It does seem the laptop is overheating. You should check to see if any of the intakes or exhaust vents are blocked by dust build up. I assume the laptop is on a hard surface like a desk rather than on a soft surface like on the bed or chair cushion where the vents could be blocked. Laptops should never be placed on soft surfaces.
If it is in fact on a hard surface and none of the vents are blocked, then the laptop seems to have an overheating problem. It should be checked out by a laptop repair shop. Normally, I would recommend you send it back for warranty service if the warranty period is still valid, but that process can take weeks which is not good if your daughter needs the laptop for school. Bringing it to an unauthorized Asus technician for repairs will automatically void the warranty. Not a big deal if the laptop is no longer under warranty.
The issue could be the thermal paste which helps transfer heat to the heatsink and then blown out of the exhaust has "dried up". Cleaning up the old thermal paste and applying new thermal paste is fairly easy. The problem is taking the laptop apart to do what is necessary. Therefore, most of the cost will be related to labor.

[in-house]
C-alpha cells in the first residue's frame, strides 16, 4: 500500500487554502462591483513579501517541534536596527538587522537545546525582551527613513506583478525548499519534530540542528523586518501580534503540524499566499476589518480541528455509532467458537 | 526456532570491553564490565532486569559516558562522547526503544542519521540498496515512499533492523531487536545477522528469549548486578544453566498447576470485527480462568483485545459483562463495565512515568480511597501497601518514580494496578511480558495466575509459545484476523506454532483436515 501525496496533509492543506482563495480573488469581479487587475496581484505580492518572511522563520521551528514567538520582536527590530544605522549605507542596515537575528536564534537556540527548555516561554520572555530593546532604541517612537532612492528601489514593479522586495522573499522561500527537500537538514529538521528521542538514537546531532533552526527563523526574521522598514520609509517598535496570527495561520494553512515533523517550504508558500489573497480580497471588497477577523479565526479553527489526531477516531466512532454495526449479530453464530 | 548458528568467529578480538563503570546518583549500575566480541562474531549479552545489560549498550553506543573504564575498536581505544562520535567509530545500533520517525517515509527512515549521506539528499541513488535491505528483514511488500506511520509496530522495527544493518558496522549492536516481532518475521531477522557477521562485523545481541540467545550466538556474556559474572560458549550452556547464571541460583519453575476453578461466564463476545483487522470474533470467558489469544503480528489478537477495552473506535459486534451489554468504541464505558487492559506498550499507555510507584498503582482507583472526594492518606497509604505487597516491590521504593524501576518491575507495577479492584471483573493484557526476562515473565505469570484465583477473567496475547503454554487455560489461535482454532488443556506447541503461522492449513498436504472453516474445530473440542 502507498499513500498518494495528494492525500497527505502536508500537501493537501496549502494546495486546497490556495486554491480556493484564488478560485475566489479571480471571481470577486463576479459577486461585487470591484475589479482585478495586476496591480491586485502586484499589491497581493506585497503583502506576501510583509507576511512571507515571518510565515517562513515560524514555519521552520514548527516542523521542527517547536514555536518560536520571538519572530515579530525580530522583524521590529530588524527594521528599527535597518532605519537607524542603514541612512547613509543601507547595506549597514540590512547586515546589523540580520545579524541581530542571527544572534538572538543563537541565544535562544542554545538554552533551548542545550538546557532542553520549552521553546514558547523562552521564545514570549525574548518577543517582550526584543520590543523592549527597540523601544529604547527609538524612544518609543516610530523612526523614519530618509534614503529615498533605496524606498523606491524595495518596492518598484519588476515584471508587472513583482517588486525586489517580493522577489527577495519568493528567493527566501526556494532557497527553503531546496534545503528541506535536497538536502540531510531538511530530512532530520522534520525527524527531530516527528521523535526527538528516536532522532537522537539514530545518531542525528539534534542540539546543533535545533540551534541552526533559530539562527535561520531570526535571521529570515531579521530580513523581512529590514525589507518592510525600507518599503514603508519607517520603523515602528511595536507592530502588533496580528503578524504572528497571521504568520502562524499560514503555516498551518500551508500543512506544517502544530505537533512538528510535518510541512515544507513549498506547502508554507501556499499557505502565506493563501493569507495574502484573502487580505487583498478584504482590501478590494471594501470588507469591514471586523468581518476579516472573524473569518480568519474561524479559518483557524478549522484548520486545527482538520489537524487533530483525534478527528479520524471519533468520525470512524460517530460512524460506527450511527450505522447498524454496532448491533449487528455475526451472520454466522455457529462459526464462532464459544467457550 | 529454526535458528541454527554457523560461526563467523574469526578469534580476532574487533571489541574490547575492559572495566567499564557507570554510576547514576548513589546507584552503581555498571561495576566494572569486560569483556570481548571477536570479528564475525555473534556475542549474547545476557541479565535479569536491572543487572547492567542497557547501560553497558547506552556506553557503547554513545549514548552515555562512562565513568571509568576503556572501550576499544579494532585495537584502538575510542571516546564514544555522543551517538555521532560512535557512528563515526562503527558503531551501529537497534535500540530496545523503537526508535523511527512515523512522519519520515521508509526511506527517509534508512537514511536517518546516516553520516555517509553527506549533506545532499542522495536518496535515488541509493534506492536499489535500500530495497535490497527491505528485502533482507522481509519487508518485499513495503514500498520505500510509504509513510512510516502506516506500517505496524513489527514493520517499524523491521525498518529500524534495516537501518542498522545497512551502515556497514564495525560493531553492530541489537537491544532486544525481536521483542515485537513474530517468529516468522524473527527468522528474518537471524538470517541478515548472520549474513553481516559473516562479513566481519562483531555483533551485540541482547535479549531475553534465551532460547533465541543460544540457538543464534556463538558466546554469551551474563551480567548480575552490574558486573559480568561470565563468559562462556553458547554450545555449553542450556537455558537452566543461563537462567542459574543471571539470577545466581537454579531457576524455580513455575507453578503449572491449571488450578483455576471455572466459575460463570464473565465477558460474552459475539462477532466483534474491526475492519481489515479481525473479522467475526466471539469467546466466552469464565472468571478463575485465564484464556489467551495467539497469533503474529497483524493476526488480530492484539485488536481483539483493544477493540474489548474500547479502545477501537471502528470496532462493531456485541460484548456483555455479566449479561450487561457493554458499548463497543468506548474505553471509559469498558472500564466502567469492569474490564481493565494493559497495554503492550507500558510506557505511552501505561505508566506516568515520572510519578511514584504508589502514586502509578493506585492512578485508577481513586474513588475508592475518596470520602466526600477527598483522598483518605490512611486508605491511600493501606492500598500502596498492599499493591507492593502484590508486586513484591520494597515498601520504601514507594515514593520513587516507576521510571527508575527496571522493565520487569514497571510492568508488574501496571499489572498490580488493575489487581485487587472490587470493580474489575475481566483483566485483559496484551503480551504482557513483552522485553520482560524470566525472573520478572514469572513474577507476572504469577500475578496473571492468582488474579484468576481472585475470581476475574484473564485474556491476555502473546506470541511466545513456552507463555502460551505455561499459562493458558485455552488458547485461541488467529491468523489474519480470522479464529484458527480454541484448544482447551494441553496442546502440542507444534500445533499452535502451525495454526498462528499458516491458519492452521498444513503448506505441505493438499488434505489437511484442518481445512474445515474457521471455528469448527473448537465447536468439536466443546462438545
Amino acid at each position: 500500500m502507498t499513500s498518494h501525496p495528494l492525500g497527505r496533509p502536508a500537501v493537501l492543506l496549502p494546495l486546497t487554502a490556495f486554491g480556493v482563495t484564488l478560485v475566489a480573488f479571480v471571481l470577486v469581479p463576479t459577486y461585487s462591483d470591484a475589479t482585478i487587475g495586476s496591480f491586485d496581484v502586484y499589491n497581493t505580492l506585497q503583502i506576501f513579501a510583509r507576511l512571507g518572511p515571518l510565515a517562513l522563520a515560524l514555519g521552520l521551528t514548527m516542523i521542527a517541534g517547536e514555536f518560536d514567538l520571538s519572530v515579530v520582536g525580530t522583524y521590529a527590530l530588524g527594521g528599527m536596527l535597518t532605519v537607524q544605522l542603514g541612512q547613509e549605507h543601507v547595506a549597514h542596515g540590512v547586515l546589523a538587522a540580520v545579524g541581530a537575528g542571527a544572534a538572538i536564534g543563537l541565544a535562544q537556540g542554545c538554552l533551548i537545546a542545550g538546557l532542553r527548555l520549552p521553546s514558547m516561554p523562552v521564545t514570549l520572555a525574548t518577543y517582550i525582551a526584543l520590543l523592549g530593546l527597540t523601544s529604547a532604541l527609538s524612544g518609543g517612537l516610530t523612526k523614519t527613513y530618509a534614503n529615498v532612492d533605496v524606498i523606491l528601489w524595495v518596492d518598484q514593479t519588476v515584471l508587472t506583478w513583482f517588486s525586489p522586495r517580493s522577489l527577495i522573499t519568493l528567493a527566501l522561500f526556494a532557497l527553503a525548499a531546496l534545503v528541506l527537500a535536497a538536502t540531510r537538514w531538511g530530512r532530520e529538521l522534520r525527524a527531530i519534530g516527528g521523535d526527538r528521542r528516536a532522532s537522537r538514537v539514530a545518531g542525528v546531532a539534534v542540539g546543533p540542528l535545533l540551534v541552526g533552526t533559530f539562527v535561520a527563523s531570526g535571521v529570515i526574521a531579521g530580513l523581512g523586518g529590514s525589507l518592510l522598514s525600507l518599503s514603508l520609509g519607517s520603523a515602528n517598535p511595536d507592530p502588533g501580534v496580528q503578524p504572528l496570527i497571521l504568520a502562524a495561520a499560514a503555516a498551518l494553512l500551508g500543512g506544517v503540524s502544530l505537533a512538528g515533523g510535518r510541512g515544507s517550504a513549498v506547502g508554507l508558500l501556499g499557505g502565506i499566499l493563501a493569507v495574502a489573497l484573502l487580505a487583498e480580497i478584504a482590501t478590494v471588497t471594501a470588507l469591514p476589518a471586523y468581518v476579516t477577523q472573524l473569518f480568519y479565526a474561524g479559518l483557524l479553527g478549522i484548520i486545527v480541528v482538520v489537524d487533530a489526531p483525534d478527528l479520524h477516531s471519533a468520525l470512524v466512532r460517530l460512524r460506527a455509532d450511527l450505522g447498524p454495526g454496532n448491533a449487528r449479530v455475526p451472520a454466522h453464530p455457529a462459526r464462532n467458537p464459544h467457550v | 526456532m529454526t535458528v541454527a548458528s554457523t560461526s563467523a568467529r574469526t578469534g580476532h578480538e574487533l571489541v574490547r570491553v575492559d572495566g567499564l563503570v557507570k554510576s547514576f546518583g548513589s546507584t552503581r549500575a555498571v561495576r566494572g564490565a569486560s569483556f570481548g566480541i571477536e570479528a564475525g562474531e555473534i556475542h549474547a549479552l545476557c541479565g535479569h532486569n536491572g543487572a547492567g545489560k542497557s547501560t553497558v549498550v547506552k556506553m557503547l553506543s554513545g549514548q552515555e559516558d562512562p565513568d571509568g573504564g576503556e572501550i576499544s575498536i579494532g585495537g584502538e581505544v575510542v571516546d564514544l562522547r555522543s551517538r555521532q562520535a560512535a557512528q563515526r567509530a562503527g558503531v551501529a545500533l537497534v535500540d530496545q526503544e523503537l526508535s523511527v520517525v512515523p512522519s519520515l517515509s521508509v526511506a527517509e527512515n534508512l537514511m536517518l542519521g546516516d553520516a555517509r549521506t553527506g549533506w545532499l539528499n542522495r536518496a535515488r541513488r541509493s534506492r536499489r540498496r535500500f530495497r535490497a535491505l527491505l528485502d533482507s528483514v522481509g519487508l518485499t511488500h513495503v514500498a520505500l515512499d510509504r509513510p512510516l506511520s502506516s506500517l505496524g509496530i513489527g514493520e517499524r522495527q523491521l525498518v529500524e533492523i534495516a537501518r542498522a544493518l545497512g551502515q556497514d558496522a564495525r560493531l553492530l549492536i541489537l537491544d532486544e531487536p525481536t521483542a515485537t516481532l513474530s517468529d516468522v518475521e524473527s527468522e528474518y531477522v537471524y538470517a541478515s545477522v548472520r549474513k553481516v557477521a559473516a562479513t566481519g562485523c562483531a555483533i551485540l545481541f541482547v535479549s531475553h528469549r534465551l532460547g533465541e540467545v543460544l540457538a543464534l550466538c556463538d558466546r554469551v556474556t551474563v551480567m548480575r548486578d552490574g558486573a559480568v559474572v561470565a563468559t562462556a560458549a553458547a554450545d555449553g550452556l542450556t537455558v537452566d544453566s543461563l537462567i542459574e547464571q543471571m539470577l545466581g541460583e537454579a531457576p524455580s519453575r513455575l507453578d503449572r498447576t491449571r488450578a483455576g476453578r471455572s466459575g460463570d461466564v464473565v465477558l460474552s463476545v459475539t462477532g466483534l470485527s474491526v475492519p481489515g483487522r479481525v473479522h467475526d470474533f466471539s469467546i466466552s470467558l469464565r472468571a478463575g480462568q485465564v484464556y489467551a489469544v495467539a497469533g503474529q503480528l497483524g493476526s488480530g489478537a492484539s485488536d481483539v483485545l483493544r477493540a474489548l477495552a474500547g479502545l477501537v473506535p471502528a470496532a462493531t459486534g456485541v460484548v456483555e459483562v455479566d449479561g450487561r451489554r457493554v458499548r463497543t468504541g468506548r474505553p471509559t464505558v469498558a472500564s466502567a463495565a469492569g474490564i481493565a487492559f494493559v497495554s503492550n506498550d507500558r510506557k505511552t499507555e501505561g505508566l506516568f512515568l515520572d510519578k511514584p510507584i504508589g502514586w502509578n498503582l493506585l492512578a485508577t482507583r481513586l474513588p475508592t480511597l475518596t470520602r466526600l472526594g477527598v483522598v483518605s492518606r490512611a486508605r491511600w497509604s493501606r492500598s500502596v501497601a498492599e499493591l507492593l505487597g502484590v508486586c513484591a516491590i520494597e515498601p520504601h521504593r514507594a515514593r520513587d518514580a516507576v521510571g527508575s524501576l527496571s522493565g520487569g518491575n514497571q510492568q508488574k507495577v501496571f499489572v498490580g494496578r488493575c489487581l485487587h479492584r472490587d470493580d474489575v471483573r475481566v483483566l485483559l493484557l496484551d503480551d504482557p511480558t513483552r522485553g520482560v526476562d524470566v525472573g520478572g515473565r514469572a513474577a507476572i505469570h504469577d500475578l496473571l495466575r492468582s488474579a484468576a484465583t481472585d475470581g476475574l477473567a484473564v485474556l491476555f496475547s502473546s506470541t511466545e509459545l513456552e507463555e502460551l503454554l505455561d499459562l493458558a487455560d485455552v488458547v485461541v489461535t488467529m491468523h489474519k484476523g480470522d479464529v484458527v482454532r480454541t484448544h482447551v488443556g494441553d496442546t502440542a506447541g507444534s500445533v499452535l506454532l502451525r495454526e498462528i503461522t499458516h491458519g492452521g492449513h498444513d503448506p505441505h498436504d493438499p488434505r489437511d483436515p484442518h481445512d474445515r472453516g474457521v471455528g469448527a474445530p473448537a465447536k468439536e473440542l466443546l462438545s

The short term solution is to go into the advanced power options set the laptop to either Sleep after something like 15 / 30 minutes or whatever you / your daughter thinks is reasonable.
An additional step is to limit the clockspeed of the CPU. If the Asus has a Core i5 CPU, then it has something called Turbo Boost which automatically overclocks the CPU if it is busy and a long as it is not too hot. For example, my Core i5-2410m has a clockspeed of 2.3GHz, but with Turbo Boost it can go up to 2.9GHz. Core i7 CPUs also have Turbo Boost, but Core i3 CPUs (and below) do not have this ability
In the advanced power options you should see something like Maximum CPU Performance (or similar), expand that section. The default setting should be 100%. Reducing it to 99% will disable Turbo Boost if the CPU has that capability. Setting it below 99% should further reduce the clockspeed, however it does not work the way you think it would work.
Using my i5-2410m as an example which has a normal clock speed of 2.3GHz. Setting it the max CPU performance to 95% does not mean the CPU will then run at 2.19GHz. It seems to be setup to work in stages and will likely be different for each CPU model. I think setting the max CPU performance to between 90% - 98% will actually mean the clockspeed will be limited to 1.8GHz. Between 76% - 89% it will be 1.6GHz. You get the idea, it's not intuitive. Naturally the lower the clockspeed, the slower the laptop will perform, but it should also result in lower heat.
Last resort.... toss it out the window.